Millions Are Tumbling Out of the Global Middle Class in an Historic Setback

An estimated 150 million slipped down the economic ladder in 2020, the first pullback in almost three decades.

 

By Shawn Donnan, Vrishti Beniwal, Marisa Wanzeller, Shannon Sims, Prinesha Naidoo, Randy Thanthong-Knight, Suttinee Yuvejwattana, Phil Kuntz and Michelle Jamrisko, Bloomberg Businessweek

Apr 7, 2021

 

One of the most economically significant trends of the past few decades has been the emergence of a global middle class. The expectation that this cohort of consumers would continue to grow relentlessly, as rising incomes in developing countries lifted millions out of poverty each year, has been a central assumption in multinationals’ business plans and the portfolio strategies of professional investors.

 

You can now add that to the list of economic truths that have been upended by this pandemic. For the first time since the 1990s, the global ­middle class shrank last year, according to a recent Pew Research Center estimate. About 150 million people—a number equal to the populations of the U.K. and Germany combined—tumbled down the socioeconomic ladder in 2020, with South Asia and sub-Saharan Africa seeing the biggest declines.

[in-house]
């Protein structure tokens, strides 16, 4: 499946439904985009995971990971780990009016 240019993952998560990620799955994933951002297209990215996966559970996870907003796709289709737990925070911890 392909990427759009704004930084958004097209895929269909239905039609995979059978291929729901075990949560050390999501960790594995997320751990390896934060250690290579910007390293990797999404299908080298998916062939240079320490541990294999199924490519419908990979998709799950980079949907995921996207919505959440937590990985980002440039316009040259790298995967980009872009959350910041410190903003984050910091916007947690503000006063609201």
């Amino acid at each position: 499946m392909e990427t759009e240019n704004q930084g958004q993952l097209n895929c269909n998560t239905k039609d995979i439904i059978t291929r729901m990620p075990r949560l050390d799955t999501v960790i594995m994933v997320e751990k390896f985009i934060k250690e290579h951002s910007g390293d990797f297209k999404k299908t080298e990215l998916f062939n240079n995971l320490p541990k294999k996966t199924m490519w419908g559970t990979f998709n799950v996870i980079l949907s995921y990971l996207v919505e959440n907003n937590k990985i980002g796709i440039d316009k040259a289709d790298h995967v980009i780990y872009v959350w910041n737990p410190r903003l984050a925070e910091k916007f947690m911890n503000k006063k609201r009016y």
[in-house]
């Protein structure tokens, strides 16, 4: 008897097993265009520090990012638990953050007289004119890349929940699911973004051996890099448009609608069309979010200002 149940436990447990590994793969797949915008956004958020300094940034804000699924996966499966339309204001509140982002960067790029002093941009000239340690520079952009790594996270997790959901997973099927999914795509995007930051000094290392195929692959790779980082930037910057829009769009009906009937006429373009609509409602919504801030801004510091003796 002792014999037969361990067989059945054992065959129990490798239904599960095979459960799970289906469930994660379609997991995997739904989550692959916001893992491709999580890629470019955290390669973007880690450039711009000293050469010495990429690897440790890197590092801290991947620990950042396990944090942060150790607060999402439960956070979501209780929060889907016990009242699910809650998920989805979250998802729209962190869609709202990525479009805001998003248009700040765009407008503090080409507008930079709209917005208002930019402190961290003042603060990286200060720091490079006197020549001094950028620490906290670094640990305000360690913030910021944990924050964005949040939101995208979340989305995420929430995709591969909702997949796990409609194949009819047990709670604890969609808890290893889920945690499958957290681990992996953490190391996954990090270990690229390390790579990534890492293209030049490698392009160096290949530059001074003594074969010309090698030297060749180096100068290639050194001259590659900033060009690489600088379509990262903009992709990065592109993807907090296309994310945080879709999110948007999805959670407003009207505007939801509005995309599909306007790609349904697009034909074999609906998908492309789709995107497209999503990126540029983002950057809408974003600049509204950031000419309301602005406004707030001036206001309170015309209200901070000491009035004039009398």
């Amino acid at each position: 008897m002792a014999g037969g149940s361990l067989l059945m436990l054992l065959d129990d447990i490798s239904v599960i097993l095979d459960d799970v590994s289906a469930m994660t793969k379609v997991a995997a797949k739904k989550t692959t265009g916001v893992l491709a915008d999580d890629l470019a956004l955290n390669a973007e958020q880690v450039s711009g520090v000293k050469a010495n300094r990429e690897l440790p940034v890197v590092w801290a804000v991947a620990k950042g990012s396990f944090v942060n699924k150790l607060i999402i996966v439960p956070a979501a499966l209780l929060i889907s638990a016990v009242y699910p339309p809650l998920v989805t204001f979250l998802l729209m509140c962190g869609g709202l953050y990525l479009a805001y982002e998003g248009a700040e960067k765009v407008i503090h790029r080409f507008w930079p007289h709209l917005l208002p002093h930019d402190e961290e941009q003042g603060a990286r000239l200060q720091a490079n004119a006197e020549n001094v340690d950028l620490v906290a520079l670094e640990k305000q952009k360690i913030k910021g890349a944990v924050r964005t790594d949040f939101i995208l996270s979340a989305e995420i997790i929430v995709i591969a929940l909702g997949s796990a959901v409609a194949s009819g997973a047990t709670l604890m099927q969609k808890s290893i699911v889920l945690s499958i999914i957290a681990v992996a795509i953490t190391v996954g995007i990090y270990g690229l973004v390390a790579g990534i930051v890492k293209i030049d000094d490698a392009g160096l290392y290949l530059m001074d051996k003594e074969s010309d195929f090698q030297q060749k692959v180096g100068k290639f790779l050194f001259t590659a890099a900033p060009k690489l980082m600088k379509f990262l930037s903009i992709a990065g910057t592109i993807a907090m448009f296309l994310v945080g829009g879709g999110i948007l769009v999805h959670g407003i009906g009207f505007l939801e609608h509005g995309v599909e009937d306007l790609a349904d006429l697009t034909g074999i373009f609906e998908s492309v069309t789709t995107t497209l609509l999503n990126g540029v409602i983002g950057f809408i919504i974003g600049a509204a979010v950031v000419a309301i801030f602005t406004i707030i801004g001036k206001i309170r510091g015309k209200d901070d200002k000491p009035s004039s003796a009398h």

Defining the parameters of this global middle class has long been a contentious exercise. Pew, which has been researching the topic for more than a decade, labels as middle income those making from $10.01 to $20 a day, using data that smooth out differences in purchasing power across countries. In Pew’s analysis, there’s a separate ­upper-middle-income band made up of those earning $20.01 to $50 a day. (Note that $50 per day falls shy of what a minimum wage worker in the U.S. takes home pretax for an eight-hour day.) Others, such as the Brookings Institution, have opted for a more expansive $10 to $100 a day definition.

 

Taken together, Pew’s middle-income and upper-middle-income brackets encompass roughly 2.5 billion people—or a third of the world’s population. Buried inside these big numbers are many personal stories. Here we bring you four, from India, Brazil, South Africa, and Thailand. They’re tales of hard-won successes that evaporated overnight, along with well-paying jobs. Of once-­accessible luxuries, like steak for dinner or home internet access, now out of reach. Of dreams deferred, whether an automobile or an apartment...

 

A Dream of Car Ownership Postponed ...

 

From Beef to Eggs ... 

 

Formal to Informal ...

 

When Will the Tourists Return? ... 

 

more, including links, charts, infographic, photos 

https://www.bloomberg.com/features/2021-emerging-markets-middle-class/